WASHINGTON ATTORNEY GENERAL’S OFFICE
WASHINGTON STATE DEPARTMENT OF FINANCIAL INSTITUTIONS
SEATTLE – Washington Attorney General Rob McKenna and Scott Jarvis, director of the state Department of Financial Institutions, announced that they have joined attorneys general and banking regulators nationwide in forming a multistate group to investigate whether mortgage servicers have improperly submitted affidavits or other documents related to foreclosure in their states.
McKenna said the Washington Attorney General’s Office will serve on the executive committee of the multistate group, while simultaneously pursuing its own investigation that began in May. McKenna and Jarvis scheduled a press conference at 9:30 a.m. today in Seattle to reveal additional efforts to address foreclosure-related problems in Washington state. They’ll be joined by representatives of the Washington State Housing Finance Commission.
Members of the multistate group include attorneys general of 50 states and mortgage regulators in 30 states. They issued a joint statement today through the National Association of Attorney General in which they voiced their shared concerns over reports that a number of mortgage loan servicers have submitted affidavits or signed other documents in support of foreclosures that appear to have procedural defects.
“It appears affidavits and other documents have been signed by persons who did not have personal knowledge of the facts asserted in the documents,” the members wrote. “In addition, it appears that many affidavits were signed outside of the presence of a notary public, contrary to state law. This process of signing documents without confirming their accuracy has come to be known as ‘robo-signing.’ We believe such a process may constitute a deceptive act and/or an unfair practice or otherwise violate state laws.”
“We live in a nation of laws,” McKenna said. “Those laws apply to the rich – and in this case, the poor – alike. Unfortunately, people lose homes during an economic downturn. But they have the expectation that if they are subject to a foreclosure, it will be done legally. That’s what this investigation is about.”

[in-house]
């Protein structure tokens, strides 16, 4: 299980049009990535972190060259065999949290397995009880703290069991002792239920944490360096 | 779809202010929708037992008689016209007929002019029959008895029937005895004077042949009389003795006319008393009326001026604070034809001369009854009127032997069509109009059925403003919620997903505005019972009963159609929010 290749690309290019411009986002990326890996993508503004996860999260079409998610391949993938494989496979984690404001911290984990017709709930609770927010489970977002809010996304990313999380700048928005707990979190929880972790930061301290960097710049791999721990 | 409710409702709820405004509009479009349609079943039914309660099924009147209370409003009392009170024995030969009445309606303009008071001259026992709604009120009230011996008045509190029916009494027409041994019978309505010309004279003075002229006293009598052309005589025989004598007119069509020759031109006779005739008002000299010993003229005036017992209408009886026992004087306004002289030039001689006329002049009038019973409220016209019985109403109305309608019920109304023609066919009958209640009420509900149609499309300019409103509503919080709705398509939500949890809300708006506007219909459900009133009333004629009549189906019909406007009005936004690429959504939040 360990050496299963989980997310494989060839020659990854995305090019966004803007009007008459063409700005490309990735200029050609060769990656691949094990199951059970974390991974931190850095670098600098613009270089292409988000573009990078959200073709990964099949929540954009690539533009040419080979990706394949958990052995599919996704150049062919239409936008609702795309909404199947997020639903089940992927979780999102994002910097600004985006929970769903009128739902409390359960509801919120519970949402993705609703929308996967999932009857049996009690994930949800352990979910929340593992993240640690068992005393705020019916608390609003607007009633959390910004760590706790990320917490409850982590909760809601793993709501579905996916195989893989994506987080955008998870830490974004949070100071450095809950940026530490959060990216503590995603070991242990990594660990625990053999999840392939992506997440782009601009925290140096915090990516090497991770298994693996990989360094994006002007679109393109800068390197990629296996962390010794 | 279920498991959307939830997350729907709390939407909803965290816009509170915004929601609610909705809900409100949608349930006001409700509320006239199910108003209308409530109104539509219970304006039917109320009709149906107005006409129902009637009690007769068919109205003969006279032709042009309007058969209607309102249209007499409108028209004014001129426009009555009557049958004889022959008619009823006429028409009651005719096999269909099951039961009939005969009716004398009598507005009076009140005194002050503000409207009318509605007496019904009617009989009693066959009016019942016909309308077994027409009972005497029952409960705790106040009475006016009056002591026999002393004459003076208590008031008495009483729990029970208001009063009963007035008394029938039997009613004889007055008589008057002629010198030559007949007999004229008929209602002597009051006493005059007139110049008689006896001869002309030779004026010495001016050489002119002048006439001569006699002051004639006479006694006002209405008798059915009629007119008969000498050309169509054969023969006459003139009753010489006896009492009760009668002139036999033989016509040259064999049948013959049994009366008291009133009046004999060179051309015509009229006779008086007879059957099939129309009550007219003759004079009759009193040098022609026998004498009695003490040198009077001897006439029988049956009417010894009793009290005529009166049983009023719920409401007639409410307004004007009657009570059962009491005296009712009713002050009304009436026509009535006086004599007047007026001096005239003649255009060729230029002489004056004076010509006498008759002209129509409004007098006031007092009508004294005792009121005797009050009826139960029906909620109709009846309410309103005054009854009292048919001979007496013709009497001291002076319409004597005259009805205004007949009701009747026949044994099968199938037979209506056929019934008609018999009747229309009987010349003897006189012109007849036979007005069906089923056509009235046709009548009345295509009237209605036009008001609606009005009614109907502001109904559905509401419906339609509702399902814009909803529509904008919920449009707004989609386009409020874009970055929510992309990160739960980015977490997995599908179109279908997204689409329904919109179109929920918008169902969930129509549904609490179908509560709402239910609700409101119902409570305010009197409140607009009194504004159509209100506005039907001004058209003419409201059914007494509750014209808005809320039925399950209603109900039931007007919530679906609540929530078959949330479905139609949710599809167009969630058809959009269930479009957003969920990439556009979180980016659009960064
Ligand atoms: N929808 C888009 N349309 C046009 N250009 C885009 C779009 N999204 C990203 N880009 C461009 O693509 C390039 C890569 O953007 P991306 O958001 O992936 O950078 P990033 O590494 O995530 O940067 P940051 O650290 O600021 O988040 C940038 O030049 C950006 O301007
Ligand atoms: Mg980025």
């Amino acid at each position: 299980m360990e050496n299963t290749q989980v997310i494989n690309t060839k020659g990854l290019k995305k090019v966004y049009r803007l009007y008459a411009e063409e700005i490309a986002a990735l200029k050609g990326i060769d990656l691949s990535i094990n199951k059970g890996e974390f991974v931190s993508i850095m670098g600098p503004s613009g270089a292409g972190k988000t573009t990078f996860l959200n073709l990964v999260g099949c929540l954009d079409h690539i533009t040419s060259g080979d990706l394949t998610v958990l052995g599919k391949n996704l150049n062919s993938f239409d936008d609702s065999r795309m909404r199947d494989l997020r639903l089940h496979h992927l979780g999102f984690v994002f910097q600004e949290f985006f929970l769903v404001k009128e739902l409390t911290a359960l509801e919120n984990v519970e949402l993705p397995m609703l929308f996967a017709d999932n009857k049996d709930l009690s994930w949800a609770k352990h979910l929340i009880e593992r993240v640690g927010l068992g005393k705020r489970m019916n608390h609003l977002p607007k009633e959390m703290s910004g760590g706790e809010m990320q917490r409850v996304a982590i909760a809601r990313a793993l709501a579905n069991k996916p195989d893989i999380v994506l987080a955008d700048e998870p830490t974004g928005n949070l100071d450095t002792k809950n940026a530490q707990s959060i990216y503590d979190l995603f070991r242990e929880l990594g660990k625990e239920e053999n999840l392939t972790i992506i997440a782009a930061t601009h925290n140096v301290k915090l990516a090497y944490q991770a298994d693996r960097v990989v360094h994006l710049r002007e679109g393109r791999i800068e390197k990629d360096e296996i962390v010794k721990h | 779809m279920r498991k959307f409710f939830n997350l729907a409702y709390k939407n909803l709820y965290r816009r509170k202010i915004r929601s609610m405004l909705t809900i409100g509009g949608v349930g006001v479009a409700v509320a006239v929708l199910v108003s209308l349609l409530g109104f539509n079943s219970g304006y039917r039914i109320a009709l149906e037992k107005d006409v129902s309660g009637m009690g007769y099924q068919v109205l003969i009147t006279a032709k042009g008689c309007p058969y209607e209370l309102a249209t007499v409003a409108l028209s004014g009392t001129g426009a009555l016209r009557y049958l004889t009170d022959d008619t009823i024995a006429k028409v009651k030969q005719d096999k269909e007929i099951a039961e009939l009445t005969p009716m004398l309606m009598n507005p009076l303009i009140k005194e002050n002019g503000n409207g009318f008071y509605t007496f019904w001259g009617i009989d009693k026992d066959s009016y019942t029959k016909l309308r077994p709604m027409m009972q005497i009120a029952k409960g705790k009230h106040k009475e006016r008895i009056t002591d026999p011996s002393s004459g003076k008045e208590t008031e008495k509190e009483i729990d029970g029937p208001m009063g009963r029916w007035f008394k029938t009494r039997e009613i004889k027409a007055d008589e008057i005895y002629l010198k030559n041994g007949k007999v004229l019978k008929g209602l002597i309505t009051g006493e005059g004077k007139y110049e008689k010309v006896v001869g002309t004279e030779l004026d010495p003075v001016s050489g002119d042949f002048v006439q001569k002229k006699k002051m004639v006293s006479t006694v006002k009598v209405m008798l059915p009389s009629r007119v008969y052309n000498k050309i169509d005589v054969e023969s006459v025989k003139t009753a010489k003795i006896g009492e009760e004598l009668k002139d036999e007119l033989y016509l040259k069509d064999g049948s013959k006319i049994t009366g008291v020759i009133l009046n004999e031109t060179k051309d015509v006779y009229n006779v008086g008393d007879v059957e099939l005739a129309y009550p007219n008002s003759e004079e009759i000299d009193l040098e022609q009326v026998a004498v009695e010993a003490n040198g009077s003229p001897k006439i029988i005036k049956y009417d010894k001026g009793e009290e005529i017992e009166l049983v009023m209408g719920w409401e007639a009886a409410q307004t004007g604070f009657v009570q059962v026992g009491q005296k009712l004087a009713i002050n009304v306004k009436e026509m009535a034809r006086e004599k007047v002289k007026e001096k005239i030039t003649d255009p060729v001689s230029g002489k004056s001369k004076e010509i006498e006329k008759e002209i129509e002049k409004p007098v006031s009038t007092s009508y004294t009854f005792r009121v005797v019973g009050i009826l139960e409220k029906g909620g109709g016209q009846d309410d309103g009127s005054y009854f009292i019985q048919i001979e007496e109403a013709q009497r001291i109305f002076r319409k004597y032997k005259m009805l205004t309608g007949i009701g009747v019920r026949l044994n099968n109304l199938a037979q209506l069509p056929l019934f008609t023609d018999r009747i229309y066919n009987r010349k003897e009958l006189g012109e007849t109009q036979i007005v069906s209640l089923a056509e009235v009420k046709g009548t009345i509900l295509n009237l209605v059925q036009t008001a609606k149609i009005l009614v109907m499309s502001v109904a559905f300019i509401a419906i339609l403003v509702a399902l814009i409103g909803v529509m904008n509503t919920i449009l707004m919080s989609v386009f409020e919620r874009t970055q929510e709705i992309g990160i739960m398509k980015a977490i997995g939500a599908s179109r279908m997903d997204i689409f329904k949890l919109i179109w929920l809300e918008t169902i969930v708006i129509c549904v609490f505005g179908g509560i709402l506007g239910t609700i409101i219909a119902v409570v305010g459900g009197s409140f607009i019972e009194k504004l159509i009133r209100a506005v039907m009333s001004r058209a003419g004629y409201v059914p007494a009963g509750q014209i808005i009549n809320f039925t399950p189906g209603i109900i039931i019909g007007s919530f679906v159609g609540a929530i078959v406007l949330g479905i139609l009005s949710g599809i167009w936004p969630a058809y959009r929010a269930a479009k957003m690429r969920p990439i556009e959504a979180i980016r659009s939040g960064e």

“DFI’s participation on this multi-state group is an example of our commitment to consumer protection focused in the mortgage industry,” Jarvis said. “These allegations of ‘robo-signing’ are but one example of questionable actions that cause undue harm and hardship to homeowners desperately struggling to keep their homes. The creation of this multi-state committee is a step in the right direction to better protect consumers not just in our state, but throughout our country.”
Jim Sugarman and David Huey, assistant attorneys general in the Consumer Protection Division, and Deborah Bortner, director of DFI’s Division of Consumer Services, will represent Washington on the new multistate group.
The multistate group, through its executive committee, will contact a comprehensive list of individual mortgage servicers. The group’s initial goals include:
- Put an immediate stop to improper mortgage foreclosure practices.
- Review past and present practices by mortgage servicers subject to the inquiry.
- Evaluate potential remedies for past practices and to deter future improper practices.
- Establish a mechanism for more effective independent monitoring of future mortgage foreclosure practices.
The Financial Fraud Enforcement Task Force, a joint federal-state initiative co-chaired by McKenna, is also investigating certain aspects of these foreclosure problems.
Media Contacts: Kristin Alexander, AGO Media Relations Manager, (206) 464-6432, firstname.lastname@example.org
Lyn Peters, DFI Communications Director, (360) 902-8731, email@example.com